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    By, Valerie L. Haber, Miami Alcohol Law and Food Law Attorney

    The federal government renewed its call for states to lower the legal alcohol limit for driving to 0.05.  In its 2016 Most Wanted List of Transportation Safety Improvements, published on January 13, 2016,1 The National Transportation Safety Board again called on states to lower blood alcohol concentration or “BAC” limits from 0.08 to 0.05.2  NTSB first called on states to establish BAC limits of 0.05 or lower in 2013. At the time, that call to action was largely was declaimed by the industry, and ignored by the public and the states.

    Currently, the BAC threshold for determining illegal driving impairment stands at 0.08 in all 50 states and the District of Columbia. The NTSB cites data from the last 15 years showing one- third of highway deaths involved an alcohol impaired driver. In advocating a lower BAC threshold, the federal traffic agency argued that impairment begins before a driver's BAC reaches 0.08, and by that time the risk of a fatal crash has more than doubled.

    Setting driving impairment laws is a matter of state regulation. While it remains unclear whether state governments will adopt the NTSB’s recommendation, industry members and media observers already are raising objections to the agency’s recommendation.  Numerous sources argue the change could mean some people will exceed the legal limit after just one drink.

    For example, The American Beverage Institute, a trade group representing 8,000 restaurants, has argued for years that a 0.05 BAC level is misguided, because it focuses on moderate drinkers rather than more dangerous drunken drivers.  ABI was quoted in a May 14, 2013 news article published by USA Today following the NSTB’s original recommendation from that year, stating that the average woman reaches 0.05% blood-alcohol content after one drink,3 while 70% of drunken-driving fatalities are caused by drivers with at least a 0.15% BAC, representing six or seven drinks.4  Similar arguments from ABI were quoted in an article on the NTSB’s most recent proposal, published in the political journal The Hill.5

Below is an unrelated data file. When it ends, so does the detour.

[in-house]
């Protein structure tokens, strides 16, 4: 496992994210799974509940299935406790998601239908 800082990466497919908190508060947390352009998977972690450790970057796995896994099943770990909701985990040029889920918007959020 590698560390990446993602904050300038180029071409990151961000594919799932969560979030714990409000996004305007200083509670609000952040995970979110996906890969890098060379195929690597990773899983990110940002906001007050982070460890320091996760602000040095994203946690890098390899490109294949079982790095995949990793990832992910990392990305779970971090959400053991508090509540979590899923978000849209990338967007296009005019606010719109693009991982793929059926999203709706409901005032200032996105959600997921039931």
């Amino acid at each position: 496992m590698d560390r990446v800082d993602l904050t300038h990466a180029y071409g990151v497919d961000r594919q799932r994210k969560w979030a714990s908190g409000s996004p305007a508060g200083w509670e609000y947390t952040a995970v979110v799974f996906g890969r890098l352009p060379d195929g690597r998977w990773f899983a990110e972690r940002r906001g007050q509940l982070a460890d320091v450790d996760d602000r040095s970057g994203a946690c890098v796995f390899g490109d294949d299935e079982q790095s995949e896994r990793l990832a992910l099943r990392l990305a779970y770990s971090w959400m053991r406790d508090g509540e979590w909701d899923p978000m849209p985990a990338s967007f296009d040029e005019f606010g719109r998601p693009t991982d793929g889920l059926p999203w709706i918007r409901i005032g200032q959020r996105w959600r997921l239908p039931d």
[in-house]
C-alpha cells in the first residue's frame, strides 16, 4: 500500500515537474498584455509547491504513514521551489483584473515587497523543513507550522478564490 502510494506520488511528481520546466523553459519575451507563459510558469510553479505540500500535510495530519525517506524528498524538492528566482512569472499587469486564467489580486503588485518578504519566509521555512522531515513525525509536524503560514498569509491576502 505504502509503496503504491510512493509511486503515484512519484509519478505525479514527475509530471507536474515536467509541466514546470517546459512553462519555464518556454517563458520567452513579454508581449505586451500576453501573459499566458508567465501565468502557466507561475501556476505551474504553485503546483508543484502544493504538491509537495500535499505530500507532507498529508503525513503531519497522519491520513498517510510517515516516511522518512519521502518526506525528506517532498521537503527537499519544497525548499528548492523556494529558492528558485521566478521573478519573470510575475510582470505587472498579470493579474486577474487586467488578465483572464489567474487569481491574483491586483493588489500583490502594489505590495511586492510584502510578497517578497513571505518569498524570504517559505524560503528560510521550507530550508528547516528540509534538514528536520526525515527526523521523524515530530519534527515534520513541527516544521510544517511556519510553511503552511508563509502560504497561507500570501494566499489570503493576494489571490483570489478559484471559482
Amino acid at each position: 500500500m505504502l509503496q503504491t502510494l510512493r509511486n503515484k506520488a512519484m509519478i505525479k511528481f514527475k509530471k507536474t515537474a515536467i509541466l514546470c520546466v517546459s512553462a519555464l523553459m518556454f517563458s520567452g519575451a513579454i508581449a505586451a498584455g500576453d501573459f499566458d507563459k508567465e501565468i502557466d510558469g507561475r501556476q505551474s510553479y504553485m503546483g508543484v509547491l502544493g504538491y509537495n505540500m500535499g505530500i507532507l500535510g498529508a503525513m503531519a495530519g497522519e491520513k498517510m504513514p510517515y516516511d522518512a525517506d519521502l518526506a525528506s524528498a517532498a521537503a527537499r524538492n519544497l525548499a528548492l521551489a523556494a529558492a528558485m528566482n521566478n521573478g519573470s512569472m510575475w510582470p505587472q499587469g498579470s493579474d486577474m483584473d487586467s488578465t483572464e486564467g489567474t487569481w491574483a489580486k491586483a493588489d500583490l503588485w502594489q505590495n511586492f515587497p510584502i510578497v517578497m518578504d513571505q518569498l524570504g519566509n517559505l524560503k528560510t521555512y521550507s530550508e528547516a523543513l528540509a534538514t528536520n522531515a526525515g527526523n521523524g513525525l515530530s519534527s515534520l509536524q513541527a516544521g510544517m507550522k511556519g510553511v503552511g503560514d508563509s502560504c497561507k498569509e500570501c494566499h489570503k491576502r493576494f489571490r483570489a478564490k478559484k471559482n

Law enforcement officials generally point to a variety of factors that can affect a driver’s BAC, including metabolism, body weight and food consumption. They also typically note that drivers showing signs of impairment can be cited even if they are below the legal limit.

    Valerie L. Haber
    GrayRobinson, P.A.
    Miami Law Firm Office
    333 S.E. 2nd Avenue
    Suite 3200
    Miami, Florida 33131
    Phone: 305-416-6880
    Fax: 305-416-6887


    1The “End Substance Impairment in Transportation” section of NTSB’s 2016 Most Wanted List is accessible online at the NTSB’s Website: http://www.ntsb.gov/safety/mwl/Pages/mwl8-2016.aspx (last accessed on January 19, 2016).

    2The NTSB Press Release “NTSB Unveils 2016 Most Wanted List, Stresses Technology” is accessible online at the NTSB’s Website: http://www.ntsb.gov/news/press-releases/Pages/PR20160113.aspx (last accessed on January 19, 2016).

    3A 0.05 BAC level would reduce the number of drinks an average-weight man of 180 pounds could have to two, according to the Blood Alcohol Calculator, an online Website sponsored by a California law firm of that allows users to calculate BAC levels based body weight and the number of drinks consumed.  Women could only have one drink before they exceeded the limit. A 100-pound woman reaches 0.05 BAC with just one drink, but two drinks would put any woman under 220 pounds at or above the government’s desired limit.

    4See Jansen, Bart, “Make DUI limit 0.05% blood-alcohol level, NTSB says,” USA Today  (May 14, 2013), accessible online at:  http://www.usatoday.com/story/news/nation/2013/05/14/national-transportation-safety-board-drunken-driving/2158107/ (last accessed on January 19, 2016).

    5See Laing, Keith, “Beverage group slams NTSB call for lower DUI limit,” The Hill (January 14, 2016), accessible online at:  http://thehill.com/policy/transportation/265865-restaurant-group-slams-ntsb-call-for-lower-dui-limit (last accessed on January 19, 2016).


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